- Allow us to identify who sent the information. (*)
- The person who sent the information cannot deny the action.
This is the case when Alice encrypts the message with her private key. Bob uses Alice’s public key to decrypt. If the decryption is successful, it proves that the message can only be sent from Alice. At the same time, Alice cannot deny that she sent this message. Because if it was sent by someone else, Bob couldn’t use the public key of Alice to decrypt.
The characteristic (*) is an important foundation for SSH because it helps the server identify who is connecting to the system. This allows the server to accept or reject the connection. Authentication using SSH does not require a password. Instead, each person will use his/her private key to connect to the server, and the server keeps track of the list of people who can connect (see authorized_keys in the next section). Comparing two authentication methods using password and using the private key, the latter is the winner because:
- Authentication with the private key tells us who accessed the system, and that person cannot deny the fact. In the first method, anyone who knows the password can connect to the system.
- By not using a password, authentication with a private key is more convenient. Each person in a group can use their private key to log into the common system instead of sharing a password. Password sharing in the workplace can expose the business to risks. Therefore, we should avoid shared passwords whenever possible.
- Private key authentication allows us to automate commands because the server shell does not prompt for the password.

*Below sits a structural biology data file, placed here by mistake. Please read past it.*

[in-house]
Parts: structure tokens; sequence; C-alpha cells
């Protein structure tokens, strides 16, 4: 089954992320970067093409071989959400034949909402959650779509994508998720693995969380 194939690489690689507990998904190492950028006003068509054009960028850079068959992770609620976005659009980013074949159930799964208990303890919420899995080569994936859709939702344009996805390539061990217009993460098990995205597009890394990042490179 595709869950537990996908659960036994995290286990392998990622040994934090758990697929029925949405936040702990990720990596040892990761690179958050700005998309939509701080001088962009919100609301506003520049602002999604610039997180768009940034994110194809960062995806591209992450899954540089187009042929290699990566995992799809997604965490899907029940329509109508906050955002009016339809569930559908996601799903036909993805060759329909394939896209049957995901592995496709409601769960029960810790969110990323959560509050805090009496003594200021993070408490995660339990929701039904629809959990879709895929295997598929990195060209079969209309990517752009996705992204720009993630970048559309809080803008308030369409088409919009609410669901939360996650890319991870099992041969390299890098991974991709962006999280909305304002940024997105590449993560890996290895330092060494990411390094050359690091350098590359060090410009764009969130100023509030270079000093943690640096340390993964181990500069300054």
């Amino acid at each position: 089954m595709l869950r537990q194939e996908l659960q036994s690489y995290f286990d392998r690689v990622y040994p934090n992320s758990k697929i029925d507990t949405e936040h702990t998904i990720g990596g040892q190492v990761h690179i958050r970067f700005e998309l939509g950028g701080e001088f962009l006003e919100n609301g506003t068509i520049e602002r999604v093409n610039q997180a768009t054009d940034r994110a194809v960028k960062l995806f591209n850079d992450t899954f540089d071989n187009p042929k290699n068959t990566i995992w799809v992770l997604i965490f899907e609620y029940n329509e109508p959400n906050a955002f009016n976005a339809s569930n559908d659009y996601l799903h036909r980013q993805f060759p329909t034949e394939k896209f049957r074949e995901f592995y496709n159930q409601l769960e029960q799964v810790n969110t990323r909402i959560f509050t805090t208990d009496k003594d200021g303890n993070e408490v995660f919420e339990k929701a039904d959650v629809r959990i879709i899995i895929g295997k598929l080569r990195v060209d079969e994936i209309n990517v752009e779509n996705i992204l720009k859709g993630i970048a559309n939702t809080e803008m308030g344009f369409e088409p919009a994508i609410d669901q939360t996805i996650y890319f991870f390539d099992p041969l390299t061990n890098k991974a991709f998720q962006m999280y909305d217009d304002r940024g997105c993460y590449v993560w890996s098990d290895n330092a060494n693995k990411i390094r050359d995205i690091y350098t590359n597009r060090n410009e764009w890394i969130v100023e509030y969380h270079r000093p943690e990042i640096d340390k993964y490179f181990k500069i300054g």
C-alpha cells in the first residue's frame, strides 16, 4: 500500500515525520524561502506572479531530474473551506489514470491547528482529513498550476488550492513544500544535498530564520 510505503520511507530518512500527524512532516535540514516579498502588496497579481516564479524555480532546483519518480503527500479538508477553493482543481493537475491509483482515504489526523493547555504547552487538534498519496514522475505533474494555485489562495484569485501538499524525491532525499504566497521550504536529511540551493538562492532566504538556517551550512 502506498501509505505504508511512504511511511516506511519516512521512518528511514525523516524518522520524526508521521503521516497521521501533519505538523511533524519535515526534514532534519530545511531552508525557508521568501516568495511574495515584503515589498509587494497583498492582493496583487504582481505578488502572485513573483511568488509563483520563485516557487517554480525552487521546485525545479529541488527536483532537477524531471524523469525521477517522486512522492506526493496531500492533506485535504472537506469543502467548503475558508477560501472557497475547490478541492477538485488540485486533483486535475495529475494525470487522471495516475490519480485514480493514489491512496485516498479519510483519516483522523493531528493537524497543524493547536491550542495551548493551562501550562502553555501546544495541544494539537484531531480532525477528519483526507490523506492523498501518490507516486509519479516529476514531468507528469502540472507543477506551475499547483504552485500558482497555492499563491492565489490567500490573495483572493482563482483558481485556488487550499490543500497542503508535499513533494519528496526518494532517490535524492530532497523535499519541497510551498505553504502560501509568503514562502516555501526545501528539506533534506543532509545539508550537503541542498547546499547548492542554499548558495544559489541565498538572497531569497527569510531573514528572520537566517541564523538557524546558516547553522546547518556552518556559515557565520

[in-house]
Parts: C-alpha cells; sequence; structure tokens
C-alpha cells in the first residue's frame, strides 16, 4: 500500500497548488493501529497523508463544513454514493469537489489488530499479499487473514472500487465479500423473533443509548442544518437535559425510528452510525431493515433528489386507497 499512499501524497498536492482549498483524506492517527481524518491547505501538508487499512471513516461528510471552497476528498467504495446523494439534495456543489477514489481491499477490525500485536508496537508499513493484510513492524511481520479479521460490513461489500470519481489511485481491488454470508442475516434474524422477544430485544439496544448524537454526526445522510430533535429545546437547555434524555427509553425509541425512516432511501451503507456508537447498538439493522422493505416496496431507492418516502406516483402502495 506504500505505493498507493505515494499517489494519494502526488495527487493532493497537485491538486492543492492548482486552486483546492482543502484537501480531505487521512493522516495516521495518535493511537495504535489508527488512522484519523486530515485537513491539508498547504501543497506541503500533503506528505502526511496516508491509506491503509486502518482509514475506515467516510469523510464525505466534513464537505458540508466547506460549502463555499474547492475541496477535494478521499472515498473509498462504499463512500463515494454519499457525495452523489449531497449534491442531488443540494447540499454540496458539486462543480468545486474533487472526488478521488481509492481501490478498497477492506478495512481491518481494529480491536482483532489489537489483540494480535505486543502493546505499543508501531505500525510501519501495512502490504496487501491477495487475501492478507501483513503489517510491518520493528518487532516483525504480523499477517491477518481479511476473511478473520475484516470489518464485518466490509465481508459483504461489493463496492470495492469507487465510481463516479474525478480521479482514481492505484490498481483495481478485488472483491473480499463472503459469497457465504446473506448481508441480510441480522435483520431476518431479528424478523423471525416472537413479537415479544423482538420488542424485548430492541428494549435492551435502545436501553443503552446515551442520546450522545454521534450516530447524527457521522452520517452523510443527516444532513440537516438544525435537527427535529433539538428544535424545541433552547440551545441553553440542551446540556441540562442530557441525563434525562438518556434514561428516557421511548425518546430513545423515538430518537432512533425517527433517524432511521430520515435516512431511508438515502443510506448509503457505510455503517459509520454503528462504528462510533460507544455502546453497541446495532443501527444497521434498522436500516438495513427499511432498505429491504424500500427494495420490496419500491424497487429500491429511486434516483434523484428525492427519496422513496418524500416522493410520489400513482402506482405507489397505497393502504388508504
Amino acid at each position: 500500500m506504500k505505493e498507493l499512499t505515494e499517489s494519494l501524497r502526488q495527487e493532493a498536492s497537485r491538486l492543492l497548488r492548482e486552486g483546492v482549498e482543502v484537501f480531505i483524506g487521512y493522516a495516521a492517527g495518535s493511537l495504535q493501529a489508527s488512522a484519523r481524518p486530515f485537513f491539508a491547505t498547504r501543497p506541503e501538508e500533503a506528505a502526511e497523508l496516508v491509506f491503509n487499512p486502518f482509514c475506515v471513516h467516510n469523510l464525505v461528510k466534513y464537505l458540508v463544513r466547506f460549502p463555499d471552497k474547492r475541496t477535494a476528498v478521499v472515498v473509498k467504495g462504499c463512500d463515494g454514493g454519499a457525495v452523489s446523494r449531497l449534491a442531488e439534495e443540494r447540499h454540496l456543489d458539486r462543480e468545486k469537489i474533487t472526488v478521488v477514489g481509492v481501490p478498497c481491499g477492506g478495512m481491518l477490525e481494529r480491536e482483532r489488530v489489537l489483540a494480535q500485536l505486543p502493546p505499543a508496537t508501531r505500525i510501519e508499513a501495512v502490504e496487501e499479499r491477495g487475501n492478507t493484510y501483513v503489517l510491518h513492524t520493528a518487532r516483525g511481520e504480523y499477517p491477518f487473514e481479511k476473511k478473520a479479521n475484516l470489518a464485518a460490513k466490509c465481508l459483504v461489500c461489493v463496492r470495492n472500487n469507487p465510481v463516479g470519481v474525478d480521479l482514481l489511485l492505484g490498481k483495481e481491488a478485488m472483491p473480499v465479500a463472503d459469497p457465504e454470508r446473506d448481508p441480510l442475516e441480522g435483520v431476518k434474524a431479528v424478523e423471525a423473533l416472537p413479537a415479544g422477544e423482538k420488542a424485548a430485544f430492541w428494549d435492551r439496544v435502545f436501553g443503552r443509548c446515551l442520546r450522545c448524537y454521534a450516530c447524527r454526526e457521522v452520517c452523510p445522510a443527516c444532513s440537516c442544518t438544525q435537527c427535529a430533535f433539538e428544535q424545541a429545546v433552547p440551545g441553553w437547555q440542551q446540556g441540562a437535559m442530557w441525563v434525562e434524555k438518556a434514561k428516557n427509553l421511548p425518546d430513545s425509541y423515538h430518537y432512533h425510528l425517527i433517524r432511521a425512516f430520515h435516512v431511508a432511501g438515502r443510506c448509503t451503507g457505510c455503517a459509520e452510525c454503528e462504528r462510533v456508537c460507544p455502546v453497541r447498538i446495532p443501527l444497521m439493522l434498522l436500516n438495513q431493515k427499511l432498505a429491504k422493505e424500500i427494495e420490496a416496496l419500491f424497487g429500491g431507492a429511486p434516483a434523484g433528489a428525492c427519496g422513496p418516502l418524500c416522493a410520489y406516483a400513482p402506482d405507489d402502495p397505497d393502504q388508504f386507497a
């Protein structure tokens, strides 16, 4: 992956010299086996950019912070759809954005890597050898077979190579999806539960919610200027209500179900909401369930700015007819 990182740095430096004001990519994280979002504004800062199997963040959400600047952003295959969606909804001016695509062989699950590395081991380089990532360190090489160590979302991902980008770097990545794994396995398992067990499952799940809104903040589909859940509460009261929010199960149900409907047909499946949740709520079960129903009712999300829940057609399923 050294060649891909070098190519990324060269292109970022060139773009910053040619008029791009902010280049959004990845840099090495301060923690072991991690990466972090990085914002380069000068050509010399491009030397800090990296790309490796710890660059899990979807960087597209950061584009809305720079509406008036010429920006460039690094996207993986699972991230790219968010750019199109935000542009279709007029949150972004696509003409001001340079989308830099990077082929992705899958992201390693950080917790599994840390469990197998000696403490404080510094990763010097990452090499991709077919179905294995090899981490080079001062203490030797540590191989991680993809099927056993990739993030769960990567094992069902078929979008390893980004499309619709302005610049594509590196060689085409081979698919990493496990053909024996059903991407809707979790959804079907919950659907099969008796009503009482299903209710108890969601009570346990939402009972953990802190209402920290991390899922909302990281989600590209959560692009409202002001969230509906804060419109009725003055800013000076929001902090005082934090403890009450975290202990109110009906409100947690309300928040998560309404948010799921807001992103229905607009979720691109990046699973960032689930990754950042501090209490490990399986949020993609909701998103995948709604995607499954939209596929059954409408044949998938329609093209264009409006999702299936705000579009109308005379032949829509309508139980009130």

Those are also the powers of SSH, and that’s why more and more systems move to this method. Now, we will talk about using SSH in practice.
When working with Git hosting services like GitHub or GitLab, we can clone, push, pull a repository using HTTPS or SSH protocol.
If we use HTTPS, every time we push, pull … We need to enter the username and password.
If we use SSH, we need to give GitHub/GitLab our public key. Then, every time we push, pull, instead of having to enter the username and password, we just need to enter the password of the private key (passphrase). If we don’t use the passphrase, then we don’t need to type anything! GitHub uses the public key to verify who we are and check if we have permission to read/write the repository.
The second way is more convenient because we don’t have to manually type the username and passwords each time. If no passphrase is configured for the key, the push/pull command can be done by running a script. This allows us to automate the integration and deployment phase.
To configure SSH, we will work with the .ssh directory under the home directory. This is the directory where the important files to use the SSH protocol locate. They are authorized_keys, known_hosts, and config. Below, I would like to explain the meaning of each file: